REFRACTIVE INDEX 1.544 – 1.553
HARDNESS 7 SPECIFIC GRAVITY 2.651
HEAT SENSITIVE No
WEARABILITY* Very Good
SPECIAL CARE INSTRUCTIONS None
ENHANCEMENTS Amethyst can be heat treated to improve the color or change it to citrine. Not common.
*Wearability is graded as Excellent, Very Good, Good, Poor, and Forget It! For more details see the article on “Hardness and Wearability.”
Crystalline quartz in colors ranging from pale lilac to deep reddish purple and ranging from transparent to translucent is known as amethyst. Siberian mines once produced the world’s finest stones with particularly rich purple color that glowed with reddish and/or bluish highlights. Today the term Siberian no longer is a place designation as the mines are long since worked out, but instead is used a a “grade” term, implying colors similar to the original stones from Siberia.
Today’s major sources are Brazil, Bolivia and Uruguay in South America and Zambia in Africa. Brazilian stones can be found in huge sizes, but generally are moderate in color. They often suffer from color-banding, which sometimes is visible despite efforts of the cutter to minimize it.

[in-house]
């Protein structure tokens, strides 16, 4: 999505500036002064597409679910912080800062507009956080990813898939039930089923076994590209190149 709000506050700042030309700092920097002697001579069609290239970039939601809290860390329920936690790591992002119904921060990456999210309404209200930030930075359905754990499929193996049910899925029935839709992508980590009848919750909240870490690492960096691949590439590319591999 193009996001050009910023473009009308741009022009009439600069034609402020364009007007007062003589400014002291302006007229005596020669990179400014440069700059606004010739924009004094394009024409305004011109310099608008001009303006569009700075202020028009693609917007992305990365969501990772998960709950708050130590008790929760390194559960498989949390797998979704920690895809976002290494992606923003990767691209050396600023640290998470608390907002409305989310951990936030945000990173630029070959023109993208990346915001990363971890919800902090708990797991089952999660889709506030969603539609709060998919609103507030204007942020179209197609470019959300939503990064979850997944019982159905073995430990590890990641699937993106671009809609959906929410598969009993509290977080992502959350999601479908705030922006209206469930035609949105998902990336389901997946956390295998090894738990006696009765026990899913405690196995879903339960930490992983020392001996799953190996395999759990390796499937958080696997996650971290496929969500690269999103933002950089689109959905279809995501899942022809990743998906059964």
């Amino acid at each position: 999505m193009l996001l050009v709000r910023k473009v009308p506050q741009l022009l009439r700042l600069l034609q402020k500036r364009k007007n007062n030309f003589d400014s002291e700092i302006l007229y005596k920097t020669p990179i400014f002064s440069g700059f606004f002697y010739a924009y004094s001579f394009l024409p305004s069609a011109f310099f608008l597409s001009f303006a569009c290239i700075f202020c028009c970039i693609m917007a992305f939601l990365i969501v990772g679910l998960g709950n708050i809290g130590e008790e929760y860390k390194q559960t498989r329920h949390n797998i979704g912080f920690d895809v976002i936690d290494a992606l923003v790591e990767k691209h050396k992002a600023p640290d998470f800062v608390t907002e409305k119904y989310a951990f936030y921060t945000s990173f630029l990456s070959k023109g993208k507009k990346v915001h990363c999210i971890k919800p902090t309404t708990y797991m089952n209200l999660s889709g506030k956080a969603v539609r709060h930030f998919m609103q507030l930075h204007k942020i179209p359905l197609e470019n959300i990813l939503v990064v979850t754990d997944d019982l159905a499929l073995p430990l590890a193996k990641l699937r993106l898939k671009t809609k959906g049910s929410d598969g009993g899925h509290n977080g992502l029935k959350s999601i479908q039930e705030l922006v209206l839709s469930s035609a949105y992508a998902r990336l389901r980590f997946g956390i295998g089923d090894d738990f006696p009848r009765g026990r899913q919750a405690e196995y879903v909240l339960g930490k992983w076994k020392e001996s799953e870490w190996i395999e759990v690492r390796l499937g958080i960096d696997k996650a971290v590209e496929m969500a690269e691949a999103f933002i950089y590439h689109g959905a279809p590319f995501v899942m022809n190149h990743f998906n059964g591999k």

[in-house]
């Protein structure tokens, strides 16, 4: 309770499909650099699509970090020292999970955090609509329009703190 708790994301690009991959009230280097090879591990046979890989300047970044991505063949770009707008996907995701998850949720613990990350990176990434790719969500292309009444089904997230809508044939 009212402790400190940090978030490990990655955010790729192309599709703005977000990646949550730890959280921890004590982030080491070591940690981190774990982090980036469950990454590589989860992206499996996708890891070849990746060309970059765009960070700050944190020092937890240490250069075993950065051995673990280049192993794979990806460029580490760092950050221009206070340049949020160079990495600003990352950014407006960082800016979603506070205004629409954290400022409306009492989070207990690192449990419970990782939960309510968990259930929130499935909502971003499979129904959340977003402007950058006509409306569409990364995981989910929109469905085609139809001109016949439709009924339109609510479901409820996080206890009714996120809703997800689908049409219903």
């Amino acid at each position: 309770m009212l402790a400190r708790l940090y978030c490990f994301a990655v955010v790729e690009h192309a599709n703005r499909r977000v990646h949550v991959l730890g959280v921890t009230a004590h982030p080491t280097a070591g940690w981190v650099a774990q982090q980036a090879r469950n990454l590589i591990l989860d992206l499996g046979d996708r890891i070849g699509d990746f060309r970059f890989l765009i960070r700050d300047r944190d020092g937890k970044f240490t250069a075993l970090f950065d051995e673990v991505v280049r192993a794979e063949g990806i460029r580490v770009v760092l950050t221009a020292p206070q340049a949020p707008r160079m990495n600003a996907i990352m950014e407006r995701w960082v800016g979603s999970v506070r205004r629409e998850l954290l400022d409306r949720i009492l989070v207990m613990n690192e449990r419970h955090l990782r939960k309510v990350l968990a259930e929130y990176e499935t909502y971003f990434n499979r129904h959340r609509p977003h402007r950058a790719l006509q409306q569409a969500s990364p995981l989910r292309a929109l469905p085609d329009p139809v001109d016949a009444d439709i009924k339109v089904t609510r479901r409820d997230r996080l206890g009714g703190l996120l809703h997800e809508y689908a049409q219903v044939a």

Many amethyst lovers prefer the usually smaller, but more richly colored stones coming from Zambia and, more recently, from Uruguay.
Very light amethyst which once was considered low grade, has gained a recent boost in popularity by intensive marketing on TV shopping programs and the clever marketing strategy of calling it “Rose de France”. To my mind these light stones have their greatest appeal when given fancy and unusual cuts, where the artistry of cutting is more on display than the material itself.
At hardness 7 and with no particular warnings on care necessary, amethyst makes a fine jewelry gem for all purposes. Lower grades of material are cabbed, carved, and made into a great variety of beads and other ornamental objects.
Value per carat in amethyst, unlike many gems, doesn’t rise exponentially with weight as it is readily available in large sizes; but depends almost entirely on color. The “Siberian” deep purple with red and blue flash commands the highest prices. As the stone is plentiful, there is little reason to pay top dollar for stones with visible inclusions or inferior cutting.
Sinkankas gives a wholesale price range for medium sized, medium to deep purple stones, as $8-25/carat for commercial cuts. Federman insists that African stones should bring about 25% more per carat than Brazilian ones.
Text and photos courtesy of Barbara Smigel at Artistic Colored Stones.